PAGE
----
Deciding What to Patent Based on Expected Value

All businesses and creative individuals share a problem. It is a good problem, but still a problem. The problem is simply that they generate far more exciting ideas than they can ever patent or pursue. As a result, many great ideas languish and are forgotten. Don’t let it happen, learn more¬†

We can’t pursue all of our ideas because our time is limited. There just aren’t enough hours in the week to turn every good idea into profit. Patents are great solution to this problem. If you are the first to have a good idea, and protect it with a patent, you can profit from that idea even if you don’t have time to build a business around it. This is particularly true of ideas that may take many years for the infrastructure and market conditions to develop to support the idea. You can obtain a patent for a fraction of the cost of developing a market, and then wait for your foresight to pay off when you license your by then extremely valuable intellectual property.

However, not all ideas are deserving of a patent. Even some great ideas shouldn’t be protected because their market potential is limited. You can make a more disciplined decision about which ideas to protect and which ideas to forget by performing a valuation analysis to determine the value of an idea.

A valuation analysis should start with an estimate of the size of the market that could be affected by your idea. You can find this information from trade groups, government reports, articles about the industry, or your own knowledge. A quick search will usually give you a reasonable idea of market size. A ballpark estimate is usually good enough.

Next you should consider how that market would be changed by the introduction of your invention. If your invention improves the desirability of a product or service in that market, then estimate how much that increased utility will be worth to a customer. Estimate a dollar value for that added desirability by asking people that purchase similar products or services now how much it would be worth.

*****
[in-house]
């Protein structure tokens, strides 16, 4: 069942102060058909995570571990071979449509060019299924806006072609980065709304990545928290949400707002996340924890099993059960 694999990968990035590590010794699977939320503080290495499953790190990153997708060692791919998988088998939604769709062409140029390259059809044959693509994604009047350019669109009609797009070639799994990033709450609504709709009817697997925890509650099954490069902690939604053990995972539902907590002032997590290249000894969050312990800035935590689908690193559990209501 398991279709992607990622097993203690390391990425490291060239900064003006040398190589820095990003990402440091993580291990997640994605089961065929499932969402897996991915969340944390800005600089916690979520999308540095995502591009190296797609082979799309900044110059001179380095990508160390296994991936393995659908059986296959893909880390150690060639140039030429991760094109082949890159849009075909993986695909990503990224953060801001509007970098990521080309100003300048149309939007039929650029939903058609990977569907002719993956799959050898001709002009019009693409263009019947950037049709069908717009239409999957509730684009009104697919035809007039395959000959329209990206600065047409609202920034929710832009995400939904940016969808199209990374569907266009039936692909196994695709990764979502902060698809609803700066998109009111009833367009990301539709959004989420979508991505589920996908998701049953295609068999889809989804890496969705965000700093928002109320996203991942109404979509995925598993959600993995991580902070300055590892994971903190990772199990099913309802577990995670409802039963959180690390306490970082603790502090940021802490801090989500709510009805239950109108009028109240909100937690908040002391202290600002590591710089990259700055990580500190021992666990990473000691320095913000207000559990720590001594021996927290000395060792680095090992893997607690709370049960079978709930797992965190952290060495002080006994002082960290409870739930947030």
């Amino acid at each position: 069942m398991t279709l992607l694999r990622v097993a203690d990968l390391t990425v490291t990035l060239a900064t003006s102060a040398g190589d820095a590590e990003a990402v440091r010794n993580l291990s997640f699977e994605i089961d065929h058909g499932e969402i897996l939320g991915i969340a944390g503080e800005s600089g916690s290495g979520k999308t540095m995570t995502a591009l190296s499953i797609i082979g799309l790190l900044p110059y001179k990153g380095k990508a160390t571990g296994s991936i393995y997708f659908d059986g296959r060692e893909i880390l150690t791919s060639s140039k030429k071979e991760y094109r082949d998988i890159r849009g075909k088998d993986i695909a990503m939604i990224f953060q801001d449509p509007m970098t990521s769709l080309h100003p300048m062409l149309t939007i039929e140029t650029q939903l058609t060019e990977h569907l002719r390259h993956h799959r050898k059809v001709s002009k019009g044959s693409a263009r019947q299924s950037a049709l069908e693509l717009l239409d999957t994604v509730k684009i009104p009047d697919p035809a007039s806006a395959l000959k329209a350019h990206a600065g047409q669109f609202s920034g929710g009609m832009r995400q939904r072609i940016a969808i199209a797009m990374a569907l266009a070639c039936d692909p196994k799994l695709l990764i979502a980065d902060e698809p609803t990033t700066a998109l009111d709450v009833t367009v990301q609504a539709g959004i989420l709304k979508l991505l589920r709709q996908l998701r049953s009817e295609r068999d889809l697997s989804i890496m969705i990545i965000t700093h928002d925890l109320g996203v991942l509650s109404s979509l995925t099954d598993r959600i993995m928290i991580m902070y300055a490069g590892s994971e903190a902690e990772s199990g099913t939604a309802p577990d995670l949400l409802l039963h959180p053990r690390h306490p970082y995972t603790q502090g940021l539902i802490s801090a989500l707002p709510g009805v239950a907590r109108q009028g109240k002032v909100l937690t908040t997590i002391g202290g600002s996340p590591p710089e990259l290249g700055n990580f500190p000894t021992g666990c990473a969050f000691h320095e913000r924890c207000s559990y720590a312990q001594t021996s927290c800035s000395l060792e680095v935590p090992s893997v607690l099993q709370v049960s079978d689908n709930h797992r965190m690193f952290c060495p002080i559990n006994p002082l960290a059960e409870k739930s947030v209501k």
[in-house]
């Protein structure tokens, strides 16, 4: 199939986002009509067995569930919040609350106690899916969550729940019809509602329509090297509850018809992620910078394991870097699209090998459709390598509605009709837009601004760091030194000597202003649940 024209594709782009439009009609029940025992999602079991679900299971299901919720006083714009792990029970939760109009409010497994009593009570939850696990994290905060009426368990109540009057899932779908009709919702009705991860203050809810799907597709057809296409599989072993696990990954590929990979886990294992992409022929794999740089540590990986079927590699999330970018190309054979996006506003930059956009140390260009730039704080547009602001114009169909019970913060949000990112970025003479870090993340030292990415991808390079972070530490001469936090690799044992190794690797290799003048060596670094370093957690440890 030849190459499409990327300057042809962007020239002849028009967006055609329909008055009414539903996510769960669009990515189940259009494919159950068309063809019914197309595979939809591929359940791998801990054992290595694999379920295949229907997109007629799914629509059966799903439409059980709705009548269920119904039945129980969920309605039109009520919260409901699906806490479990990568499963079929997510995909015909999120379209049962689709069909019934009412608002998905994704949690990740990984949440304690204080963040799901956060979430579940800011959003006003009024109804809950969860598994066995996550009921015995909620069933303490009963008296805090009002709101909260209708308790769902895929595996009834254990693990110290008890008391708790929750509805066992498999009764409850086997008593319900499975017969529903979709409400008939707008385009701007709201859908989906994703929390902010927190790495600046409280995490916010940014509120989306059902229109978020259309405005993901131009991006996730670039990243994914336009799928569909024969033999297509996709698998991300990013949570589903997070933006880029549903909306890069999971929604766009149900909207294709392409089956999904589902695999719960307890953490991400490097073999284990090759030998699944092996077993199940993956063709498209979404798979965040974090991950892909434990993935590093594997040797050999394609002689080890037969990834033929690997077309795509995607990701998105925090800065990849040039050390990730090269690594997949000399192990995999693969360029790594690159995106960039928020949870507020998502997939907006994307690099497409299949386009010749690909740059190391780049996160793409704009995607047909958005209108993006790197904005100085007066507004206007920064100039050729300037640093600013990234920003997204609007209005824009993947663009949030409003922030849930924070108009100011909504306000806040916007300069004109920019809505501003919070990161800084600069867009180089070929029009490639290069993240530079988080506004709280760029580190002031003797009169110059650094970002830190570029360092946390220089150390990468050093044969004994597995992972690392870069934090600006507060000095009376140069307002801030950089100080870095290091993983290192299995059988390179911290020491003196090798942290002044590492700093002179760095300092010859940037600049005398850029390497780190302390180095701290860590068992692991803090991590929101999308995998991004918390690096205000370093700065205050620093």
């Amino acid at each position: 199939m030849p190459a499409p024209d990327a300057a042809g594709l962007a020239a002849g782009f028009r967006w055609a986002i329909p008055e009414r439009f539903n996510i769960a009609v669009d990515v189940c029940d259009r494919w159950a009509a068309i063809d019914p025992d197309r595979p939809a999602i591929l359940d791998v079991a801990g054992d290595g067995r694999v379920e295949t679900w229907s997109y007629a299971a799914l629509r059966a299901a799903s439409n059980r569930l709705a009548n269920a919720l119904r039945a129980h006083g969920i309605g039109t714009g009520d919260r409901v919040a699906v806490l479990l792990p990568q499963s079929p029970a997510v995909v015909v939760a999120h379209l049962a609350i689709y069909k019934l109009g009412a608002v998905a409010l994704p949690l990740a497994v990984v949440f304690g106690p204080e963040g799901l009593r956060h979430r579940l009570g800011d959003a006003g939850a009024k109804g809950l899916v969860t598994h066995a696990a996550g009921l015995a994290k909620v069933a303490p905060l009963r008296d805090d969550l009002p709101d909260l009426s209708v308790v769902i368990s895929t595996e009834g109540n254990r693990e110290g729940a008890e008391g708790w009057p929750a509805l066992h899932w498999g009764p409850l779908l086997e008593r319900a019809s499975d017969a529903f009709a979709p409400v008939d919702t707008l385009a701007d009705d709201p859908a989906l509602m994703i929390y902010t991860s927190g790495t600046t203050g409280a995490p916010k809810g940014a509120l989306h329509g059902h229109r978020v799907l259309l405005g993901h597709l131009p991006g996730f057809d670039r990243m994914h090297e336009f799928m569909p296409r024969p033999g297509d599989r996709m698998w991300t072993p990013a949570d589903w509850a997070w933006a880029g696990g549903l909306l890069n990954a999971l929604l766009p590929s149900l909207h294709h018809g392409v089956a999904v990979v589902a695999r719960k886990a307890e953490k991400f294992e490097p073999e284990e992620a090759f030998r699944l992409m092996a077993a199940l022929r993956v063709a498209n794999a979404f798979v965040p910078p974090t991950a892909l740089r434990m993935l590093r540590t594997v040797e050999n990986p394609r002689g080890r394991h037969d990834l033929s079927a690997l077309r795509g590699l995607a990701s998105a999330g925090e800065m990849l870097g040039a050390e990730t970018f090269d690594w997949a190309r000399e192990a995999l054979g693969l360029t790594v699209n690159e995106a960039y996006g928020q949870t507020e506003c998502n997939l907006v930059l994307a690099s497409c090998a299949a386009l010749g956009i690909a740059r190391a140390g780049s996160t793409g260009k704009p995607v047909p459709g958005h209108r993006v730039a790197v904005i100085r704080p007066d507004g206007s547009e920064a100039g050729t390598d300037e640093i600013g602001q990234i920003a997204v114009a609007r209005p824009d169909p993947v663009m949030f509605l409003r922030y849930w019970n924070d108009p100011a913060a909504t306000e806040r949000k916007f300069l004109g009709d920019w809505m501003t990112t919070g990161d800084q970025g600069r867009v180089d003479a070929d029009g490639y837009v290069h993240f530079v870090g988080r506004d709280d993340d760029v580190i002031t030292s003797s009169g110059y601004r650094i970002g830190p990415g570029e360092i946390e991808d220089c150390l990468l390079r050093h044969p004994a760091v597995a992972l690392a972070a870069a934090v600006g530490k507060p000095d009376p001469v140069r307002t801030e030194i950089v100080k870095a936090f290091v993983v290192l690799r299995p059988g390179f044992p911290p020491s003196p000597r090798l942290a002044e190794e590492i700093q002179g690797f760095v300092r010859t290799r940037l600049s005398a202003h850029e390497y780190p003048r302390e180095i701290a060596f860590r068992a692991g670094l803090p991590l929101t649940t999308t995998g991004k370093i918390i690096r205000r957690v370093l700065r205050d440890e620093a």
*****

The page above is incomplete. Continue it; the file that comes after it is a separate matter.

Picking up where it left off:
You should also consider the costs and cost savings of the idea. If the idea makes a product or service cheaper to provide, estimate the unit savings. However, even cost saving ideas cost money to develop. Estimate the cost of bringing the idea to market, and any increased cost to provide a product or service. Total the market benefits and costs, including development costs, and unit costs and profits, as an unadjusted value for your idea.

Finally, no plan survives contact with the market unchanged. Some things will certainly go wrong, just as others will go unexpectedly right. You should factor in these almost certain surprises into your estimate. If you find these calculations to be daunting, sites like InventHelp take your estimates and do the calculations for you. Use this adjusted value as the potential value for your idea, and to learn more about them visit

Thinking through the valuation analysis and generating a potential value for your idea will make it much more clear which of your ideas you should protect with a patent, and which you should let go. You should consider patenting those ideas with high potential returns, even if you don’t have the time to pursue them yourself. Letting exciting but unprofitable ideas go is also good. It will free up your mind to generate more ideas, including some that will be worth pursuing.